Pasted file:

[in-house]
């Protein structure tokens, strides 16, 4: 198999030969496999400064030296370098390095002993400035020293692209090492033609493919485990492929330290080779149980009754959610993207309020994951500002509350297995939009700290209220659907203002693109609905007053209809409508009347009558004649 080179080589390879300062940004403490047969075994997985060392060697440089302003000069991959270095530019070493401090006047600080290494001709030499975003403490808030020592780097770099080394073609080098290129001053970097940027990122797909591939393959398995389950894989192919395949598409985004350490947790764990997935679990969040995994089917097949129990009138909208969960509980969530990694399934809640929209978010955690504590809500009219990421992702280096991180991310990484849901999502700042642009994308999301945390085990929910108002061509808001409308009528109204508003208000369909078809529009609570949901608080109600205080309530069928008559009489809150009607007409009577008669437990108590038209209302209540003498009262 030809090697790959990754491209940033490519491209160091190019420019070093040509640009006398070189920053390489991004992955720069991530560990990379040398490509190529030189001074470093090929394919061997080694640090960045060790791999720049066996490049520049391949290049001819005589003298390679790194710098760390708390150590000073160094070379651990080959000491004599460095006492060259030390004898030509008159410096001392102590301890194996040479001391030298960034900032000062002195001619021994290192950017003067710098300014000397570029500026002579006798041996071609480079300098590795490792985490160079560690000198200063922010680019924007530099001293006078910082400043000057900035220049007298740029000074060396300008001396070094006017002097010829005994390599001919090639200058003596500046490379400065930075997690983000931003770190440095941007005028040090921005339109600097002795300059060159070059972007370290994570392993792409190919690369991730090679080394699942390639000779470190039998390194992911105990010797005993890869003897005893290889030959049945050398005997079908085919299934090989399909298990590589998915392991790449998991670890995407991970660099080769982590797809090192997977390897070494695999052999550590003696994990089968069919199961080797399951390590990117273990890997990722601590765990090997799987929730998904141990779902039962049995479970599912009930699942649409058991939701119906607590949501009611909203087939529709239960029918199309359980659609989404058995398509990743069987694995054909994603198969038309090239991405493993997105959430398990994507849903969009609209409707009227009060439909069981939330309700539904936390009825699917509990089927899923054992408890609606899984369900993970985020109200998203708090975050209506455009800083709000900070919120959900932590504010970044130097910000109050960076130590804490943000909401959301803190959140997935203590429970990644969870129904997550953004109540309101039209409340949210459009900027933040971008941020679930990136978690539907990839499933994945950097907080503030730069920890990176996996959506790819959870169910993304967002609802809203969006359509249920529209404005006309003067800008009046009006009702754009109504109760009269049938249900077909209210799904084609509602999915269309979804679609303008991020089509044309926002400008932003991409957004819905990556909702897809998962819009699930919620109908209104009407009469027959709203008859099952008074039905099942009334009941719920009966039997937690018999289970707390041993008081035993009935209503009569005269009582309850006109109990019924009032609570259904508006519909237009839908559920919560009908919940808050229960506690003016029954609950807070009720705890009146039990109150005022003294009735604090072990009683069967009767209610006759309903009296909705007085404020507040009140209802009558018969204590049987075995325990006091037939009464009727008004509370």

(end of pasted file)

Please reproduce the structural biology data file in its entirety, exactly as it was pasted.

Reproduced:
[in-house]
């Protein structure tokens, strides 16, 4: 198999030969496999400064030296370098390095002993400035020293692209090492033609493919485990492929330290080779149980009754959610993207309020994951500002509350297995939009700290209220659907203002693109609905007053209809409508009347009558004649 080179080589390879300062940004403490047969075994997985060392060697440089302003000069991959270095530019070493401090006047600080290494001709030499975003403490808030020592780097770099080394073609080098290129001053970097940027990122797909591939393959398995389950894989192919395949598409985004350490947790764990997935679990969040995994089917097949129990009138909208969960509980969530990694399934809640929209978010955690504590809500009219990421992702280096991180991310990484849901999502700042642009994308999301945390085990929910108002061509808001409308009528109204508003208000369909078809529009609570949901608080109600205080309530069928008559009489809150009607007409009577008669437990108590038209209302209540003498009262 030809090697790959990754491209940033490519491209160091190019420019070093040509640009006398070189920053390489991004992955720069991530560990990379040398490509190529030189001074470093090929394919061997080694640090960045060790791999720049066996490049520049391949290049001819005589003298390679790194710098760390708390150590000073160094070379651990080959000491004599460095006492060259030390004898030509008159410096001392102590301890194996040479001391030298960034900032000062002195001619021994290192950017003067710098300014000397570029500026002579006798041996071609480079300098590795490792985490160079560690000198200063922010680019924007530099001293006078910082400043000057900035220049007298740029000074060396300008001396070094006017002097010829005994390599001919090639200058003596500046490379400065930075997690983000931003770190440095941007005028040090921005339109600097002795300059060159070059972007370290994570392993792409190919690369991730090679080394699942390639000779470190039998390194992911105990010797005993890869003897005893290889030959049945050398005997079908085919299934090989399909298990590589998915392991790449998991670890995407991970660099080769982590797809090192997977390897070494695999052999550590003696994990089968069919199961080797399951390590990117273990890997990722601590765990090997799987929730998904141990779902039962049995479970599912009930699942649409058991939701119906607590949501009611909203087939529709239960029918199309359980659609989404058995398509990743069987694995054909994603198969038309090239991405493993997105959430398990994507849903969009609209409707009227009060439909069981939330309700539904936390009825699917509990089927899923054992408890609606899984369900993970985020109200998203708090975050209506455009800083709000900070919120959900932590504010970044130097910000109050960076130590804490943000909401959301803190959140997935203590429970990644969870129904997550953004109540309101039209409340949210459009900027933040971008941020679930990136978690539907990839499933994945950097907080503030730069920890990176996996959506790819959870169910993304967002609802809203969006359509249920529209404005006309003067800008009046009006009702754009109504109760009269049938249900077909209210799904084609509602999915269309979804679609303008991020089509044309926002400008932003991409957004819905990556909702897809998962819009699930919620109908209104009407009469027959709203008859099952008074039905099942009334009941719920009966039997937690018999289970707390041993008081035993009935209503009569005269009582309850006109109990019924009032609570259904508006519909237009839908559920919560009908919940808050229960506690003016029954609950807070009720705890009146039990109150005022003294009735604090072990009683069967009767209610006759309903009296909705007085404020507040009140209802009558018969204590049987075995325990006091037939009464009727008004509370």